Too often money is directed to special interests. Pork barrel spending often prevails — politicians giving money to specific people and industries, depending on their supporters. In Dutchess County we do it differently. We invest in people.
It’s not uncommon for governments to unveil programs touting millions of dollars in spending. Before long, the money is spent and people’s lives haven’t changed. Too often, that’s the cost of doing business in New York. That’s why the American Rescue Plan funds, specifically allocated to help taxpayers after the struggles of the global pandemic, need to be carefully invested by local governments, in the people who have lost so much from the pandemic. Our spending plan took months of preparation and Dutchess County is proud to put the people first in our priorities.
Day in and day out we talk to real people experiencing real difficulties. These things range from limited internet access to hopes for a vaccine, to securing free meals for seniors. We’re always listening and trying to devise ways to confront these real obstacles facing our communities. Because of those close relationships to the residents of Dutchess County, we have spent years planning ahead, developing our priorities, listening to the community, taking public comment and using that to build a consensus.
With the unexpected delivery of American Rescue Plan funds we were able to move more quickly on our long-established plans based on these interactions with our residents. Most recently, we were able to launch the “Dutchess Invests” program. This plan to utilize these federal funds targets specific areas within our communities that have been hit hard by COVID-19 and its restrictions. No special interests — just helping our people survive and thrive.
In many ways our children have suffered the most throughout the pandemic and with these funds we hope to begin to right these wrongs. Investing in our youth is crucial for a successful future and Dutchess Invests does just that. Our “Learn, Play, Create” initiative supports our kids with more than $13 million in grants for non-profit organizations that enhance community opportunities for children.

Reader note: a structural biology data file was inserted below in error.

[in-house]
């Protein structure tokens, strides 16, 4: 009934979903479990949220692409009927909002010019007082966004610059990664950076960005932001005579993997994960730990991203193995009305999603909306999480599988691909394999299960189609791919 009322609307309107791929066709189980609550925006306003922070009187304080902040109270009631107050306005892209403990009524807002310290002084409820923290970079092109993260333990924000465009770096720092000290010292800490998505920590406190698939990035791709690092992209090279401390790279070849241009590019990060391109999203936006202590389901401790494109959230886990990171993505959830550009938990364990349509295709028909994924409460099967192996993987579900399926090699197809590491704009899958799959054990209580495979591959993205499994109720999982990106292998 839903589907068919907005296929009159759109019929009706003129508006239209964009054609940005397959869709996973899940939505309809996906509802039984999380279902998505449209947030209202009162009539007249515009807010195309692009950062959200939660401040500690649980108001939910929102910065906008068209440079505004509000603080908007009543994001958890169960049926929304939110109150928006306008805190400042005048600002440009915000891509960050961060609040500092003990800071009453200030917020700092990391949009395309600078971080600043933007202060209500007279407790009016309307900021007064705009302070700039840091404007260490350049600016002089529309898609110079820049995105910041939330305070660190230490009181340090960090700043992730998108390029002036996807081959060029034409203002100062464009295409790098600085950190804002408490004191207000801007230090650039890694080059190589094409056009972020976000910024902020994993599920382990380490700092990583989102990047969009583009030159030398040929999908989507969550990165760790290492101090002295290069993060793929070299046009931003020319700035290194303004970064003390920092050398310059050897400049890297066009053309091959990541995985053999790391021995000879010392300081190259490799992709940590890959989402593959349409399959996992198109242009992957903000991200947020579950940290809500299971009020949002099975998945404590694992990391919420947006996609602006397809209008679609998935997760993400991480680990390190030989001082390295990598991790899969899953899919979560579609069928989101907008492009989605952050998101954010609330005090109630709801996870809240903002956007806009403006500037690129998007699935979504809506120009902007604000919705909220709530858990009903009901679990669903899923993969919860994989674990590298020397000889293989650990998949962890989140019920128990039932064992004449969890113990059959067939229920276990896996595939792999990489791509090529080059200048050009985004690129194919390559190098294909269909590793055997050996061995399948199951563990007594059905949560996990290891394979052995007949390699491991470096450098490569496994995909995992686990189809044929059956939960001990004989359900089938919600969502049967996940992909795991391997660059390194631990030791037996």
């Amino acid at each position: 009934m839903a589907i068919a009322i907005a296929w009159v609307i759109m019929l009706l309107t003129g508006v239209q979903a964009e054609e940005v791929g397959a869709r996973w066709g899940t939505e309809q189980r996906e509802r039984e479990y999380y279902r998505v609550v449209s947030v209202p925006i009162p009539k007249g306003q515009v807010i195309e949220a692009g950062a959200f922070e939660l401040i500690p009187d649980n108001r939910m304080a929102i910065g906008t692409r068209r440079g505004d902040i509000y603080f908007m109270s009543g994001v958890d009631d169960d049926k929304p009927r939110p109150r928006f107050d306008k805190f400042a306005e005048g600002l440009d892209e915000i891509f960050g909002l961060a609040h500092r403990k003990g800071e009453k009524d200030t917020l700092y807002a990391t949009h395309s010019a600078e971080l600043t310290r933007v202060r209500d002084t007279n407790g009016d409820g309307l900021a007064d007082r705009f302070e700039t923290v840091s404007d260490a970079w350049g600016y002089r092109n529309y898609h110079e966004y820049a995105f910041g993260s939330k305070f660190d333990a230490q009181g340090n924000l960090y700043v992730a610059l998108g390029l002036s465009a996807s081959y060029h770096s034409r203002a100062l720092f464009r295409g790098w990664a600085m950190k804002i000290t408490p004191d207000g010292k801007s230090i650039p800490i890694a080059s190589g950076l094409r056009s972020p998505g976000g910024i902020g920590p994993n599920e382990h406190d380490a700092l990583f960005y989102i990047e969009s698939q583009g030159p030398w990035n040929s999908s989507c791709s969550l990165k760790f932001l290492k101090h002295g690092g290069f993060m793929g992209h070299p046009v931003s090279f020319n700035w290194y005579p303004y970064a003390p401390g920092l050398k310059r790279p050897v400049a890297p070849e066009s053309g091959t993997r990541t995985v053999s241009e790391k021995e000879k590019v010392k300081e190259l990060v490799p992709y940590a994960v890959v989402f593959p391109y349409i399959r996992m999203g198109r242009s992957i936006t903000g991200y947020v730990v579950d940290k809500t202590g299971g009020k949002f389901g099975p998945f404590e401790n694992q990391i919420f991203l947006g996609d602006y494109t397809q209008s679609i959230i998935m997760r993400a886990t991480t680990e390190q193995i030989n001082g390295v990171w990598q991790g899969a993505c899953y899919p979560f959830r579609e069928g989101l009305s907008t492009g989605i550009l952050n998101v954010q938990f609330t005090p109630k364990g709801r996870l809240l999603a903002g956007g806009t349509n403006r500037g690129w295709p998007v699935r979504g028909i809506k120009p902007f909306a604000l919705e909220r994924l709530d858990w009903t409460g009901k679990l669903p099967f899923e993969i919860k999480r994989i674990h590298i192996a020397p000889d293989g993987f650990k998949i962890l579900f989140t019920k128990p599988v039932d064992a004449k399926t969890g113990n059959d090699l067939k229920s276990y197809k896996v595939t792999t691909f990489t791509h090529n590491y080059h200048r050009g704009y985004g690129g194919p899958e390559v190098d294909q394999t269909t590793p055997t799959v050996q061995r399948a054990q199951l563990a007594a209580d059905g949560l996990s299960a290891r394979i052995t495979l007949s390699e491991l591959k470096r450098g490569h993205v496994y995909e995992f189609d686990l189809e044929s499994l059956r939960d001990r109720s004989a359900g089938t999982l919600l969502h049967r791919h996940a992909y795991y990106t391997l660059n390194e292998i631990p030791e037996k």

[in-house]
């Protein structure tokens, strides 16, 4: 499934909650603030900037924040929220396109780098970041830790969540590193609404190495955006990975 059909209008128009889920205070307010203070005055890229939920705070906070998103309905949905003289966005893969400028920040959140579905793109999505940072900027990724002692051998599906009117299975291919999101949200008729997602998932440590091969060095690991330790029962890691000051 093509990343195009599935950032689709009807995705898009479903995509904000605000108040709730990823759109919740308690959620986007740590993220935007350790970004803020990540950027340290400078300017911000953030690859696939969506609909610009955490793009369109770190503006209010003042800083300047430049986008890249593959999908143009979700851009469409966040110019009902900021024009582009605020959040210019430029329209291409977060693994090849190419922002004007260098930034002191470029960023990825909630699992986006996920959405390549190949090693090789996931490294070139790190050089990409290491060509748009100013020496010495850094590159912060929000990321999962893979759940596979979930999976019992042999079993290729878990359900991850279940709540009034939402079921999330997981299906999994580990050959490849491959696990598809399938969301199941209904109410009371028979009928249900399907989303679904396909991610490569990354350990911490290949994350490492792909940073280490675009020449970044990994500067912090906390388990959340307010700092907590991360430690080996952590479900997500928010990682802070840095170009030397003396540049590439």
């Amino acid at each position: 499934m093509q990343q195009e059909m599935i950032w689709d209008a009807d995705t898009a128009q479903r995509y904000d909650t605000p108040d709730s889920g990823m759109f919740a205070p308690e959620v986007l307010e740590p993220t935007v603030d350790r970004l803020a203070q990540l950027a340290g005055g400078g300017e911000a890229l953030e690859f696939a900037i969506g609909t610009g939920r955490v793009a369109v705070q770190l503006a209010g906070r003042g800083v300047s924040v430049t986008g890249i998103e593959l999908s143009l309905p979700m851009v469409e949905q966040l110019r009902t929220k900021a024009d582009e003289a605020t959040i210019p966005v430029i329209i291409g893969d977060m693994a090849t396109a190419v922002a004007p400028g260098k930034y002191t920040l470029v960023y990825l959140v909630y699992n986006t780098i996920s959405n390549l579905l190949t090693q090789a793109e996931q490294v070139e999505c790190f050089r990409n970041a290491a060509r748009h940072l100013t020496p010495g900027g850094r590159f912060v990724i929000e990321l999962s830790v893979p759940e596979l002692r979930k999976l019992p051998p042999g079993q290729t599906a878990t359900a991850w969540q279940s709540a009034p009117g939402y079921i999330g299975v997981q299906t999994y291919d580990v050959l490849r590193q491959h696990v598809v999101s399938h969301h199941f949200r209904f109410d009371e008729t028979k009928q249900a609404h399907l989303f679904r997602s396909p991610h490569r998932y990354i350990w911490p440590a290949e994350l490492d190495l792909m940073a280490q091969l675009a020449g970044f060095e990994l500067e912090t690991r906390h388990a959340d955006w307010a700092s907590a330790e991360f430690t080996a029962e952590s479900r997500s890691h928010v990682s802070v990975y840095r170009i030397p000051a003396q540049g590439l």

Libraries, sports leagues, and art programs are just a few of the eligible youth programs that may apply for these grants—and most of these organizations have been forced to shut down or limit services significantly over the past 18 months. These organizations often cultivate our fondest childhood memories—on the soccer field, reading your favorite book or learning to play an instrument. Our young people have been forced to exist without these outlets for far too long, and we need to go above and beyond where we were pre-pandemic.
Investing in our people doesn’t stop with our children. We’re spending nearly $11 million in entrepreneurial and job skill development initiatives. With the unemployment rate lower than its peak during the pandemic, we still need to get people back to work.
Whether that be through the job programs, youth programs or our other initiatives—like building out better broadband and improving our water and sewer infrastructure—it’s important that every day residents of Dutchess County get to directly benefit from these federal relief funds. Investing directly into our community and our people is the best way to move forward after such a difficult 18 months.
As always, we are also making sure to invest in mental health initiatives and programs, even more now in light of the pandemic and the accompanying burden it put on so many. We’re going to be purchasing a new mobile unit to enhance our 24/7 mental health services and ensure our communities are being taken care of.
Everyone has felt this pandemic in one way or another. Many of us have lost loved ones, others have lost jobs and we all lost our sense of security and normalcy. Unfortunately we cannot bring back those we’ve lost. But we can continue to invest in our surrounding communities and work towards a better future, together. And we will continue to listen.
Marc Molinaro has been Dutchess County Executive since 2012 and has held elected office since 1994. He lives in Red Hook with his wife, Corinne, and his four children, Abagail, Jack, Eli, and Theo.